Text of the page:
In the first act of 1939, we see Shakespeare primarily being wielded as a tool of oppression in scenes that have a light but melancholy tone undergirded by the ever-present threat of violence (not really all that out of keeping with All’s Well itself).

In one very funny moment, Ap Dafydd pulls out a record of the Victorian stage legend Ellen Terry performing Shakespeare – and lip-synchs along. This is the way the students are to speak the lines according to the Welsh-Canadian immigrant (brought to brilliant life by Dodd): in proper, English accents.

But when a student named Evelyne Rice (a terrific Wahsonti:io Kirby) connects with All’s Well on a personal level – describing the similarity between her Mohawk grandfather, a healer, and Helena, who helps the sick King of France with medical knowledge passed down from her father – she is punished for even mentioning the culture the school is designed to kill in her.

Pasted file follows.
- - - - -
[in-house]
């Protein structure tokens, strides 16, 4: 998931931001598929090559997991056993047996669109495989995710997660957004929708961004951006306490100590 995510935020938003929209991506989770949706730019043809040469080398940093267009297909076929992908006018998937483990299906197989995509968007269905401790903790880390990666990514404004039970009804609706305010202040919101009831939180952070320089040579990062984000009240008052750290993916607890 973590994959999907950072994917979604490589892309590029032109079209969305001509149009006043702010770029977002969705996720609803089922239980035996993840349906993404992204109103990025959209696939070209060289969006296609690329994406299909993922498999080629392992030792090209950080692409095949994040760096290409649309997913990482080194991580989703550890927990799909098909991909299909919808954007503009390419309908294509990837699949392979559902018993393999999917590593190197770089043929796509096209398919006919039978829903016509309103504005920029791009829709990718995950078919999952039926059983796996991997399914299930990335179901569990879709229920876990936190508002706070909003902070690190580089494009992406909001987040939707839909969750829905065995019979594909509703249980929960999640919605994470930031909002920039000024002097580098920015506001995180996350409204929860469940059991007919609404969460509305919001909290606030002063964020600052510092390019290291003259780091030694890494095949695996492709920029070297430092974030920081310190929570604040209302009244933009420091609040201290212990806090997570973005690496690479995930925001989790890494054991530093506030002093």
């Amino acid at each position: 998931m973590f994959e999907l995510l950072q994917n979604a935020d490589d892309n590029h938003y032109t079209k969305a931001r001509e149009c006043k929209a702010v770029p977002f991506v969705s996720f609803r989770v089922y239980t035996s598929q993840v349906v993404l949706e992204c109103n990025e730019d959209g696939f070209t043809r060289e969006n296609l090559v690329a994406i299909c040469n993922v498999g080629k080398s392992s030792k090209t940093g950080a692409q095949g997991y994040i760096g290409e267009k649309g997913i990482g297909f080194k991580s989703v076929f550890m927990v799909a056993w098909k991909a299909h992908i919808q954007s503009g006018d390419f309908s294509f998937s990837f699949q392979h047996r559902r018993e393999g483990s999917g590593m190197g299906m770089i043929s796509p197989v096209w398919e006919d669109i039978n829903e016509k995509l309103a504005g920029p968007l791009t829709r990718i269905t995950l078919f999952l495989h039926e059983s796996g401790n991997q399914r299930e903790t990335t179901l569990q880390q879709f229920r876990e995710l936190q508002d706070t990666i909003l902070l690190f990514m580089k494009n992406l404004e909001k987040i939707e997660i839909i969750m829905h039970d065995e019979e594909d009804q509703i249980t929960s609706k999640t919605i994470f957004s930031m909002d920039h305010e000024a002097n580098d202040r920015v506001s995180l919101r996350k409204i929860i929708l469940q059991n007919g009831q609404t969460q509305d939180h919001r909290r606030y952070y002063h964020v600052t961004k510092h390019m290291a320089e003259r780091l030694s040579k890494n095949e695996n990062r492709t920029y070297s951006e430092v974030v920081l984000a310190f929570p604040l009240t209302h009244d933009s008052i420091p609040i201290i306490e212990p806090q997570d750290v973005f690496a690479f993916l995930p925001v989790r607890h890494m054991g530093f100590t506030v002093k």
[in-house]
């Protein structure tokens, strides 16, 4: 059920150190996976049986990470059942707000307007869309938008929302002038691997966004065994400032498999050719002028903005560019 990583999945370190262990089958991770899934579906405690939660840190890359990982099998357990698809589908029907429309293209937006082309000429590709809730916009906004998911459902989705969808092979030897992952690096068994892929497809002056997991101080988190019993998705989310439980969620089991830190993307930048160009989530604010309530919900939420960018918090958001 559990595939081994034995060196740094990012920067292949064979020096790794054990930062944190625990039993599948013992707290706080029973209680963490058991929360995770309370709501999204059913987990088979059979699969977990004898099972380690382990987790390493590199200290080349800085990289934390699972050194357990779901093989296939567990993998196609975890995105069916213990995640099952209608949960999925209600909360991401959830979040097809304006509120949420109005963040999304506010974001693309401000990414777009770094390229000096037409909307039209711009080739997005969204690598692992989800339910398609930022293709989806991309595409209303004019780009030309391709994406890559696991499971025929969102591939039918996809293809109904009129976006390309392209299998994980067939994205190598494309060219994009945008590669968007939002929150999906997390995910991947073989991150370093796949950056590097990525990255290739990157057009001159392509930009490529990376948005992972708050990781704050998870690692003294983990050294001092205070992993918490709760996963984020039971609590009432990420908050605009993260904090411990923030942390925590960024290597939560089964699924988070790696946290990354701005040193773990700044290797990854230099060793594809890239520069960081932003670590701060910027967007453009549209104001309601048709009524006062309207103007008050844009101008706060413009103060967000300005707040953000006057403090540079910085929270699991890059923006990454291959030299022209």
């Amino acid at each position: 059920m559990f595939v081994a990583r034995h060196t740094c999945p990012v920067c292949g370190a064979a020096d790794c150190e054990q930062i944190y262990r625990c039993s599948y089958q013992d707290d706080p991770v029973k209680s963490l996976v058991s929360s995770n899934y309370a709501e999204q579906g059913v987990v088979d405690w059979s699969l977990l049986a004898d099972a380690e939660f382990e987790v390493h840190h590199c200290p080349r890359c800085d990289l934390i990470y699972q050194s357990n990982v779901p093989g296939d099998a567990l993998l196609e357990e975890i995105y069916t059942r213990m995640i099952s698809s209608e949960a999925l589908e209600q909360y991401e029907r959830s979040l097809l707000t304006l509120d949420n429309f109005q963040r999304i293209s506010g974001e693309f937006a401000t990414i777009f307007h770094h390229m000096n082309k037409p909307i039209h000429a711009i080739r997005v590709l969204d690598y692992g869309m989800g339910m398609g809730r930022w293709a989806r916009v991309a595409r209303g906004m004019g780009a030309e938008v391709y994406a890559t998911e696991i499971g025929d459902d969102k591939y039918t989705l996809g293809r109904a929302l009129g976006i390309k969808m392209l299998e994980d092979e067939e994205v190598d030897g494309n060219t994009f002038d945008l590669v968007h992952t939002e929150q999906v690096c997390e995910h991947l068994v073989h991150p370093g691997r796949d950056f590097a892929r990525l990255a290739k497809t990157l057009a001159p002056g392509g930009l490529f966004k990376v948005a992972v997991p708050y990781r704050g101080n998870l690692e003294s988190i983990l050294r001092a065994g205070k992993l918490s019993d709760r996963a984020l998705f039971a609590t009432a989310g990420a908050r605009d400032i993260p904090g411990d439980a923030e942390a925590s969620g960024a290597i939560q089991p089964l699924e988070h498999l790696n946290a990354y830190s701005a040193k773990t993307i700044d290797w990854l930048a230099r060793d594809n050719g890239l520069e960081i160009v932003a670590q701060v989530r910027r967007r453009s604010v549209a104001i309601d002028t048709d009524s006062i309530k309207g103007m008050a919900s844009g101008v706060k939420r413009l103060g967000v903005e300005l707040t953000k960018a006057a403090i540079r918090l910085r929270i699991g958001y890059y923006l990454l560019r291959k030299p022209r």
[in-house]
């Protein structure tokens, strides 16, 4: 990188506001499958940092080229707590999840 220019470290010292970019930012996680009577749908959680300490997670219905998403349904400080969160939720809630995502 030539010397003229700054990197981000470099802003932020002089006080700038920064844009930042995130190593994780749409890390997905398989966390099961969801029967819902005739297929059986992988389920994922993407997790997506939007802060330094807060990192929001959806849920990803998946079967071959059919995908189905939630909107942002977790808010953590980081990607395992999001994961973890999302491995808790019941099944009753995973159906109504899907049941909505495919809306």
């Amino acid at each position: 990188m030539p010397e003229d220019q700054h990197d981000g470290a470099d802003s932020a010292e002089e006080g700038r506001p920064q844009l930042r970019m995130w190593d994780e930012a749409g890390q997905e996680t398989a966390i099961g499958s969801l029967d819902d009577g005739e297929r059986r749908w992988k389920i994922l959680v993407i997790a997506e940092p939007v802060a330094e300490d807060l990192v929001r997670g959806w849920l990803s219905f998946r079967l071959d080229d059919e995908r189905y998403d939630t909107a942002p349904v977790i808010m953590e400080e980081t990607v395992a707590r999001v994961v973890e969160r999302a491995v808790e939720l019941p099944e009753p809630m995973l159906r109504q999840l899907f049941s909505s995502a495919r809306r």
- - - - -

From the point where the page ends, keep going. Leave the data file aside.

Meanwhile, Métis student Jean Delorme (John Wamsley) struggles to speak iambic pentameter when it is suggested to him he gallop like a horse along with it – but, away from his teacher, he finds the rhythm of the language comes to him while circle dancing. This is a gorgeous scene – brutally undercut by Joseph asking him if he has a “death wish,” engaging in this forbidden performance. (Designer Joanna Yu’s neat set, mostly made up of blackboards and brushes, helps keep the erasure that is going on visible at all times.)

In order for Shakespeare to be allowed to become a tool to liberate the Indigenous students in the historical period of the play, to connect them to their cultures, rather than increase their estrangement from them, the playwrights have to devise an outside intervention in the form of a journalist from the Ottawa Citizen named Madge Macbeth (Jaclyn Francis).

Macbeth misrepresents what is being rehearsed in her column as a progressive “Indian Shakespeare” production, much to the shock of Af Daffyd. But the article increases ticket sales – much to the delight of Father Callum Williams (Mike Shara), who is hoping to replace the school’s leaking roof.